I love hanging out with Fibre People! But as a reasonably new Fibre Artist, not many of my Fibre Folk are the kind of old friends that I am used to inviting into my home. Home friends, in my world, are the kind of folks you welcome with “Mind the Cat Puke, I have Wine!” Hence, my rediscovery of the pernicious art of Anxiety Cleaning!
So earlier this week, I was thrown into an absolute tizzy, by those ill fated words “I’ll pop around and pick them up, shall I?”
Now Fibre Art sounds like a single hobby. But it’s not! In my case it is a combination of several hobbies, some of which feed, and share SOME supplies and resources with each other, but not all. They are; Fleece and Fibre Prep, Dyeing, Spinning, and Felting, Knitting, Crochet, Embroidery, and Sewing, depending on whether what you are making is a material in it’s own right, or an end product, with weaving sitting somewhere in between.
And each of these hobbies comes with it’s own, entirely ancilliary hobby of buying materials to feed it! And, in case you didn’t realise, fibre is BULKY, and fibre tools aren’t much better. But, you see, materials and tools are Inspiration, and Inspiration is Life!
Now when you add to this the fact that I get bored with working on one craft, or even one project per craft at once, I am rarely working on one thing, or even half a dozen things at any one time, you have a recipe for a perfect storm of mess!
I will confess, I’m hopelessly addicted to those magazine features about the lives of people who run creative businesses, where elegantly eclectically dressed women waft through bijou country cottages full of thier own works and impeccably curated vintage finds and ethnic textiles, and no-one ever finds an empty wine bottle, a single abandoned male sock, or a lump of VM or Worse on the living room carpet! And I imagine myself as one of those women, right up to the point where I start working and making something.
I have a Pinterest Board somewhere with “Perfect Craft Room Ideas“. And these perfect craft rooms all have one thing in common. They look like nobody has ever made anything in them EVER! If I ever manage to win the lottery and build the perfect craft room, I will never make anything ever again, because I would be so terrified to mar it’s pristine beauty with the kind of flinging stuff about and moving things from one place to another, less inconvenient for the moment, place, that my typical creative process seems to require. And that assumes that a dedicated craft room is even a thing!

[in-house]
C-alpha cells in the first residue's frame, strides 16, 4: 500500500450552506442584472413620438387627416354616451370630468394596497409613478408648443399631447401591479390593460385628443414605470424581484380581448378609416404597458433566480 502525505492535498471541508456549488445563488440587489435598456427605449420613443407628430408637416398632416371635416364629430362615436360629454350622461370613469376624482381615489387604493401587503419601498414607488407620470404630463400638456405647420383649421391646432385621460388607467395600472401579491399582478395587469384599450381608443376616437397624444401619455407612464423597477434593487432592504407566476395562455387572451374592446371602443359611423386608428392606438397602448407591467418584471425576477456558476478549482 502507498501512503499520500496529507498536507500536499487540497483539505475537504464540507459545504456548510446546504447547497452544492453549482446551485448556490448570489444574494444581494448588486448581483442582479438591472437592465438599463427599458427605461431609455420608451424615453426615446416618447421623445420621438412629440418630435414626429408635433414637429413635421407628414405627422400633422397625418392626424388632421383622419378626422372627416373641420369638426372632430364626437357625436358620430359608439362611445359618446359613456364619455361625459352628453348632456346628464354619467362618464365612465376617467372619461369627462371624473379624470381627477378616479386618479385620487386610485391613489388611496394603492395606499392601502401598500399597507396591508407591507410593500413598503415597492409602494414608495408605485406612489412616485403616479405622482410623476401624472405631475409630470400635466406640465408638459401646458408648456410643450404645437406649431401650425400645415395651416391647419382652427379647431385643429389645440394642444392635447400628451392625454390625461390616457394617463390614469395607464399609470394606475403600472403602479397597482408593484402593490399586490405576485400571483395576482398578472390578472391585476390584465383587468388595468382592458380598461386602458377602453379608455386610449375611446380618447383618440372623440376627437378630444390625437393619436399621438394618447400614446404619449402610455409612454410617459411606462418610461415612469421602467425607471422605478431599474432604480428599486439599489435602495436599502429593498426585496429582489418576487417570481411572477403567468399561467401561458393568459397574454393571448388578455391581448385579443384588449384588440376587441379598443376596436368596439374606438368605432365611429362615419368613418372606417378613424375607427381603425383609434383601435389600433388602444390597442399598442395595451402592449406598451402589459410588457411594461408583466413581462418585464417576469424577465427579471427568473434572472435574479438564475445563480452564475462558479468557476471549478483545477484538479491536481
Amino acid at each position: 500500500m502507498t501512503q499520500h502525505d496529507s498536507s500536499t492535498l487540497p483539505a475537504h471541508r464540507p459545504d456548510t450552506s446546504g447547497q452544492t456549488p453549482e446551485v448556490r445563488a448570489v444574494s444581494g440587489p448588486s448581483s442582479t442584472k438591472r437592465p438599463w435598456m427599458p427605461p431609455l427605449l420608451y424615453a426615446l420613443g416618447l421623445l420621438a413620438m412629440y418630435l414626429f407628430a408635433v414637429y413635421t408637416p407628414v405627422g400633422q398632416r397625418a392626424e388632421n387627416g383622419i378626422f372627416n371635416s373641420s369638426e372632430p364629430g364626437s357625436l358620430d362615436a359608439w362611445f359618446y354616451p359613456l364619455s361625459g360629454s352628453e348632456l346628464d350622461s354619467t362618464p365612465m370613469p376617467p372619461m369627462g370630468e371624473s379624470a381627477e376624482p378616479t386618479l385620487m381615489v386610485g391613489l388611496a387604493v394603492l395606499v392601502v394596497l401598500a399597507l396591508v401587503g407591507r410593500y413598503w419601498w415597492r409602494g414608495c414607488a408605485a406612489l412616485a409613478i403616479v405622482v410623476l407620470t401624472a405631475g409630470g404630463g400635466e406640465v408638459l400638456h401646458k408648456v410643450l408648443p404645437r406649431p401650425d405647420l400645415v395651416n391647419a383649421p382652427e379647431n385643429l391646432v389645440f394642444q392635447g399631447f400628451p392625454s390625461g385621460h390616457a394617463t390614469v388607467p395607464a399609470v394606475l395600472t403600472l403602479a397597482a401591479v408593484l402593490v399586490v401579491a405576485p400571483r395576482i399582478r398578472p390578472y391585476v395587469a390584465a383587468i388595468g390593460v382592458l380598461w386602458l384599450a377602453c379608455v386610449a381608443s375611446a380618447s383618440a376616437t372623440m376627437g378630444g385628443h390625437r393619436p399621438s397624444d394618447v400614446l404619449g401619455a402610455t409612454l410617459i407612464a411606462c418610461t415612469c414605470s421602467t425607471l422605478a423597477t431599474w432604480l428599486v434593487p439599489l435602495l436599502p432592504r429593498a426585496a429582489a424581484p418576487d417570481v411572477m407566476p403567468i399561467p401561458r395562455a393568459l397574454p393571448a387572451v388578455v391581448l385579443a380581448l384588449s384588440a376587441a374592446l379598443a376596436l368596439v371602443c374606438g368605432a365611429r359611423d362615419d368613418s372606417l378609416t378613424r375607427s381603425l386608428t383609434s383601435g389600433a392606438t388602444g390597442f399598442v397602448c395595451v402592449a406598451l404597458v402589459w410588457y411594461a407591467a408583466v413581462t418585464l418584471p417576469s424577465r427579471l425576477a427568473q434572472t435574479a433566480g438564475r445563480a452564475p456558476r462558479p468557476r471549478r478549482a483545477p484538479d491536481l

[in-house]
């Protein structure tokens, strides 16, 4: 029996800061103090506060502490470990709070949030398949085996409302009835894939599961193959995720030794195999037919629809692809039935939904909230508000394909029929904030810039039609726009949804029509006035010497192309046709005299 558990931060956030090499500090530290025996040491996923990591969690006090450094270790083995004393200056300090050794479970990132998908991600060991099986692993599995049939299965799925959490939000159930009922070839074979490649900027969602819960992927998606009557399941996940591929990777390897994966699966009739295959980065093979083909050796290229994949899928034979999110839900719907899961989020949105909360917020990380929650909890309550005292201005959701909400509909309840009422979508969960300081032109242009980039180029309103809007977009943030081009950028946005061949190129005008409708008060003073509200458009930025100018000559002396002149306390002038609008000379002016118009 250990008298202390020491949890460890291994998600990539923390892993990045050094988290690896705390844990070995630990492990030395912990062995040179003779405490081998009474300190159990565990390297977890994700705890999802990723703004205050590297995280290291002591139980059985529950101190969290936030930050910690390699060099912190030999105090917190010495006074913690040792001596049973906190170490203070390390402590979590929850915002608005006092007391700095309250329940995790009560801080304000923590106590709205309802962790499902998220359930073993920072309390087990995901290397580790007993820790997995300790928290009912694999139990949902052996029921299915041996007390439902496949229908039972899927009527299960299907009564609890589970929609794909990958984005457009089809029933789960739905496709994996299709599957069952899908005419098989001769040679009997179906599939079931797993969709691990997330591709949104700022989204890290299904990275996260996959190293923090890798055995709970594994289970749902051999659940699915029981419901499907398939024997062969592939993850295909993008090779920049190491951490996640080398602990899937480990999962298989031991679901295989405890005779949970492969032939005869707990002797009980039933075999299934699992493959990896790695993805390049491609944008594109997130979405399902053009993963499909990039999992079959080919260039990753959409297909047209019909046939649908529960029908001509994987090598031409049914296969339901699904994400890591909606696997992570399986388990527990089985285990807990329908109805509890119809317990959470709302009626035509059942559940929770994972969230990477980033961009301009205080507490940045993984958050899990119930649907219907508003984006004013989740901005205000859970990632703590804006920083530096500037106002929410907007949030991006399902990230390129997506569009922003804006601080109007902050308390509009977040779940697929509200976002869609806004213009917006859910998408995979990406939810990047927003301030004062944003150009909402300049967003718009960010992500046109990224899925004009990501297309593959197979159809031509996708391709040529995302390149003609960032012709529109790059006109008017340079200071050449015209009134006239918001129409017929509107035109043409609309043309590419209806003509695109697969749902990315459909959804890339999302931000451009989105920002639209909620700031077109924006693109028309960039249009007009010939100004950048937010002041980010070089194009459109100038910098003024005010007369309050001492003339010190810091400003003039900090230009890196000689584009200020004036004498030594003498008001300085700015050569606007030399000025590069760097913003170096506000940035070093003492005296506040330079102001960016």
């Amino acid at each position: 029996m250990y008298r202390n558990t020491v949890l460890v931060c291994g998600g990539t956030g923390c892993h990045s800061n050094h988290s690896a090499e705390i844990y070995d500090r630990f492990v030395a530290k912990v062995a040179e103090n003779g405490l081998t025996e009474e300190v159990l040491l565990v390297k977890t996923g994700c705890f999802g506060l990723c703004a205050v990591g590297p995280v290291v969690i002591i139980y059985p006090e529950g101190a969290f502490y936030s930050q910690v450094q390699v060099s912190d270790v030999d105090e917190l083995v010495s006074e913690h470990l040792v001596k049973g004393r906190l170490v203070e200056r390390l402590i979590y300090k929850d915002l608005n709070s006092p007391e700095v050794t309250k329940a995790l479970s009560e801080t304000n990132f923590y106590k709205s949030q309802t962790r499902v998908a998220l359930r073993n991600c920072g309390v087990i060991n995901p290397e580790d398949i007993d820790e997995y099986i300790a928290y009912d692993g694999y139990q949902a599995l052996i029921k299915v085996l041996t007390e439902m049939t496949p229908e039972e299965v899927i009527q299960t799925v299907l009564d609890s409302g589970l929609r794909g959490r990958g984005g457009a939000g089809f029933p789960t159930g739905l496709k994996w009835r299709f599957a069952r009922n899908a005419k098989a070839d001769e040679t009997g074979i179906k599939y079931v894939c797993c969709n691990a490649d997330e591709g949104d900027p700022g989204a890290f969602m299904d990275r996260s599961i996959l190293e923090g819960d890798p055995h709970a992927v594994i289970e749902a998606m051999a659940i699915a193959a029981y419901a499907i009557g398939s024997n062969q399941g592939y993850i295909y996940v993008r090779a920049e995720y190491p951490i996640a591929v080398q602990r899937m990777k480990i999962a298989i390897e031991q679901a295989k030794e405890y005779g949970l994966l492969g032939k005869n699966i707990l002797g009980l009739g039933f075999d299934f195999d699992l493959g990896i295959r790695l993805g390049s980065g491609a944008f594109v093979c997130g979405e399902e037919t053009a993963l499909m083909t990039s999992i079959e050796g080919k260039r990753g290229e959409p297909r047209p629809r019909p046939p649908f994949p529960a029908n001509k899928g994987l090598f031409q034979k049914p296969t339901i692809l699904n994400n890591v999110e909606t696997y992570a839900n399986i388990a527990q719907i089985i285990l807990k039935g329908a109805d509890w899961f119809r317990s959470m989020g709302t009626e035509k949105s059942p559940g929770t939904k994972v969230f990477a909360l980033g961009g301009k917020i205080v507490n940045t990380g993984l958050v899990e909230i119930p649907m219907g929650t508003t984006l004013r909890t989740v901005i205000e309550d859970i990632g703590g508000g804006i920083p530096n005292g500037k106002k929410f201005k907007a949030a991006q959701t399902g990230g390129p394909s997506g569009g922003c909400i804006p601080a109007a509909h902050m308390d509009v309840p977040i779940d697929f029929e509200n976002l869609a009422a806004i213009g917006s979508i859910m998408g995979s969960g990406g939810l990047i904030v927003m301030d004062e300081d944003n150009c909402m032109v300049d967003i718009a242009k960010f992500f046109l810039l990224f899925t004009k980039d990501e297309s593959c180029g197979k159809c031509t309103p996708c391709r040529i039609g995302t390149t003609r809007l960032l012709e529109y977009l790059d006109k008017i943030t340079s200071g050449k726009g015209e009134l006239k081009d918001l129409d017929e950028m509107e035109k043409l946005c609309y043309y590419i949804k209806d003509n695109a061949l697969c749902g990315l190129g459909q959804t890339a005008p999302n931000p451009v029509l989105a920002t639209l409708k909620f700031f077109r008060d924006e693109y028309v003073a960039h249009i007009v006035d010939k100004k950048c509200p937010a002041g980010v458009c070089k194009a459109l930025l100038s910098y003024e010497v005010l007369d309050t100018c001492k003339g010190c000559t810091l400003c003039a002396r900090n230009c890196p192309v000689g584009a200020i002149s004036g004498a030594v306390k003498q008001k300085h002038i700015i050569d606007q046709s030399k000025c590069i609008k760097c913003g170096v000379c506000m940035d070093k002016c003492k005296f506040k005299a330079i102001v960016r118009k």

While we have a good sized house for two people, if we are to have guests, ever, my designated craft room also needs to be the spare bedroom. It’s also the room with the linen cupboard, AND the room with the rail of LARP Costume on it. When the spare bed is up, there is about two square metres of unoccupied floor.
Simple, I thought. We aren’t using the Conservatory. I’ll put all my fibre, my tools and my desk in there. It turns out, there’s a good reason we weren’t using the Consevatory, which faces South East, and is mostly made of glass! To enter it on a sunny day, between the hours of 10:00 am and 3:00 pm, any time between April and September requires a deep breath, and the kind of protective clothing they issue to fire fighters. I had one of those digital thermometers on my studio table. It stopped registering the air temperature one day in April about 11:00 am at 48 degrees C, at which point, it was still comparatively cool in there. So if you hear me airily mention my “Studio” remember that what I am talking about is a room typically hotter than Satan’s armpit during the hours of daylight, for six months of the year, and colder than Siberia the rest of the time. So what was a pristine and inviting space is now somewhere where stuff gets hastily shoved for storage, or to dry!
I decided that April, that none of my expensive wooden tools were long for this world if they stayed out there, so into the living room they came, and they’ve been there ever since.
Now there IS an underlying structure to my mess. Most things not in use have a designated space, and I usually remember to put them back there when I’ve finished using them, but “finished using them” remains an elastic concept, and besides, I can only really put stuff away in the conservatory when it’s night time.
However, it turns out, that as a fellow Fibre Artist, you are much more welcome in other Fibre Artists home, if you precede your intention to descend with the stern instruction, “Don’t tidy up!” Through my British Guild, and through my adventures visiting Fibre Folk on my trips home to New Zealand, I learned that most Fibre Folk share similar issues, and I started to feel better about my place.
So my Guest? I did sufficient Anxiety Cleaning to find the pieces of paper work I needed to give her, at the same time discovering various useful items I hadn’t seen for a while, like my passport, my Engagement Ring, and my car Log Book, which was nice.
Then I sat her down at my new Majacraft Aura, and told her to have a go! She and her husband were so fascinated by it’s elegant simplicity, that they didn’t get a chance to notice the rest of the place, and the visit went swimmingly!
It was only when showing them out again that I realised what they had meant by “Well, we knew we had found the right place!” There, on the path, just in front of the door was a single, dyed Wensleydale Lock. Rumbled!
So, I’ve finally learned to invite people that I don’t know that well into my house with out a three day bout of Anxiety cleaning. Hell, if I really like you, I might even pick up the empty wine bottle!